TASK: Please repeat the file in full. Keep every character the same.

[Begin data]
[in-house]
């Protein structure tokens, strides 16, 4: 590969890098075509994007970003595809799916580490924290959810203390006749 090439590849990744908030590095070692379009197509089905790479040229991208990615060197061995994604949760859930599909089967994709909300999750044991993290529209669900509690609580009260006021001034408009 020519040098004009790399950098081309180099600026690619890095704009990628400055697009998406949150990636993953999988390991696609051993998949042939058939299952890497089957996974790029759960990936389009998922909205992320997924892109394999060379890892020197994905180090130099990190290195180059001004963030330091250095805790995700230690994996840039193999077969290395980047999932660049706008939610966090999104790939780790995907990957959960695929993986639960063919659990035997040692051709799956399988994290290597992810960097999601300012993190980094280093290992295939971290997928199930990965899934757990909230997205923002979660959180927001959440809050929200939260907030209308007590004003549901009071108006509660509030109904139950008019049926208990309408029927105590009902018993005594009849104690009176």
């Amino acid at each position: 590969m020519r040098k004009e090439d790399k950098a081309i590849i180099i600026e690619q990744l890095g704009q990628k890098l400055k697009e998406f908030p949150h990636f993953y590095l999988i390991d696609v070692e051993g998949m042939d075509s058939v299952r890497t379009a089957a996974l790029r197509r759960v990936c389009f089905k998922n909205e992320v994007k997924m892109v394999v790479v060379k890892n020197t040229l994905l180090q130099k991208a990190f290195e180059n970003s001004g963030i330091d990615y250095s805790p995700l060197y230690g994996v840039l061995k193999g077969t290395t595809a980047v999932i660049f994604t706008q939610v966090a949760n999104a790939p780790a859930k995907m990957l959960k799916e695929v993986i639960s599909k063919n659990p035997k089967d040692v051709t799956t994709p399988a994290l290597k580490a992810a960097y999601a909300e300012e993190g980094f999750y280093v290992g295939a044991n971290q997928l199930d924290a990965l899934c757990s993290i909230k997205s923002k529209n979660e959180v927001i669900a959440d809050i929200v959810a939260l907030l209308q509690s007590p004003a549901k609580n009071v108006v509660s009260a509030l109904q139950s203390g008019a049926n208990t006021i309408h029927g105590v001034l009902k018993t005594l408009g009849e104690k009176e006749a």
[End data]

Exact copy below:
[in-house]
């Protein structure tokens, strides 16, 4: 590969890098075509994007970003595809799916580490924290959810203390006749 090439590849990744908030590095070692379009197509089905790479040229991208990615060197061995994604949760859930599909089967994709909300999750044991993290529209669900509690609580009260006021001034408009 020519040098004009790399950098081309180099600026690619890095704009990628400055697009998406949150990636993953999988390991696609051993998949042939058939299952890497089957996974790029759960990936389009998922909205992320997924892109394999060379890892020197994905180090130099990190290195180059001004963030330091250095805790995700230690994996840039193999077969290395980047999932660049706008939610966090999104790939780790995907990957959960695929993986639960063919659990035997040692051709799956399988994290290597992810960097999601300012993190980094280093290992295939971290997928199930990965899934757990909230997205923002979660959180927001959440809050929200939260907030209308007590004003549901009071108006509660509030109904139950008019049926208990309408029927105590009902018993005594009849104690009176």
């Amino acid at each position: 590969m020519r040098k004009e090439d790399k950098a081309i590849i180099i600026e690619q990744l890095g704009q990628k890098l400055k697009e998406f908030p949150h990636f993953y590095l999988i390991d696609v070692e051993g998949m042939d075509s058939v299952r890497t379009a089957a996974l790029r197509r759960v990936c389009f089905k998922n909205e992320v994007k997924m892109v394999v790479v060379k890892n020197t040229l994905l180090q130099k991208a990190f290195e180059n970003s001004g963030i330091d990615y250095s805790p995700l060197y230690g994996v840039l061995k193999g077969t290395t595809a980047v999932i660049f994604t706008q939610v966090a949760n999104a790939p780790a859930k995907m990957l959960k799916e695929v993986i639960s599909k063919n659990p035997k089967d040692v051709t799956t994709p399988a994290l290597k580490a992810a960097y999601a909300e300012e993190g980094f999750y280093v290992g295939a044991n971290q997928l199930d924290a990965l899934c757990s993290i909230k997205s923002k529209n979660e959180v927001i669900a959440d809050i929200v959810a939260l907030l209308q509690s007590p004003a549901k609580n009071v108006v509660s009260a509030l109904q139950s203390g008019a049926n208990t006021i309408h029927g105590v001034l009902k018993t005594l408009g009849e104690k009176e006749a």